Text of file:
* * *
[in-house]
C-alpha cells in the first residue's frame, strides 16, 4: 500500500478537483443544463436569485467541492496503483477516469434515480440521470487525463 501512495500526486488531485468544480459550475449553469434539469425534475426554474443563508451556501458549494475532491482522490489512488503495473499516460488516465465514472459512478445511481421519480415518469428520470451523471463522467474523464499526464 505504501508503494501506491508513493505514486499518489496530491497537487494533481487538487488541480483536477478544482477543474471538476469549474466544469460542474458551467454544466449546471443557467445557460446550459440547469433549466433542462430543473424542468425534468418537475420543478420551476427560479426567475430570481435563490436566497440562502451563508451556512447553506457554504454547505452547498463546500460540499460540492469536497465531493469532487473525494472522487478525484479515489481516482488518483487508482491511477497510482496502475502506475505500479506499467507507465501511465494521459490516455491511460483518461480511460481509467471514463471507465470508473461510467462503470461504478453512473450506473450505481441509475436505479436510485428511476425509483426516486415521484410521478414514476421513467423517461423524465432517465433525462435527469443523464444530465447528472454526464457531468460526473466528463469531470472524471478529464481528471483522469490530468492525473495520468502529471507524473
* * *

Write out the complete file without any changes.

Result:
[in-house]
C-alpha cells in the first residue's frame, strides 16, 4: 500500500478537483443544463436569485467541492496503483477516469434515480440521470487525463 501512495500526486488531485468544480459550475449553469434539469425534475426554474443563508451556501458549494475532491482522490489512488503495473499516460488516465465514472459512478445511481421519480415518469428520470451523471463522467474523464499526464 505504501508503494501506491508513493505514486499518489496530491497537487494533481487538487488541480483536477478544482477543474471538476469549474466544469460542474458551467454544466449546471443557467445557460446550459440547469433549466433542462430543473424542468425534468418537475420543478420551476427560479426567475430570481435563490436566497440562502451563508451556512447553506457554504454547505452547498463546500460540499460540492469536497465531493469532487473525494472522487478525484479515489481516482488518483487508482491511477497510482496502475502506475505500479506499467507507465501511465494521459490516455491511460483518461480511460481509467471514463471507465470508473461510467462503470461504478453512473450506473450505481441509475436505479436510485428511476425509483426516486415521484410521478414514476421513467423517461423524465432517465433525462435527469443523464444530465447528472454526464457531468460526473466528463469531470472524471478529464481528471483522469490530468492525473495520468502529471507524473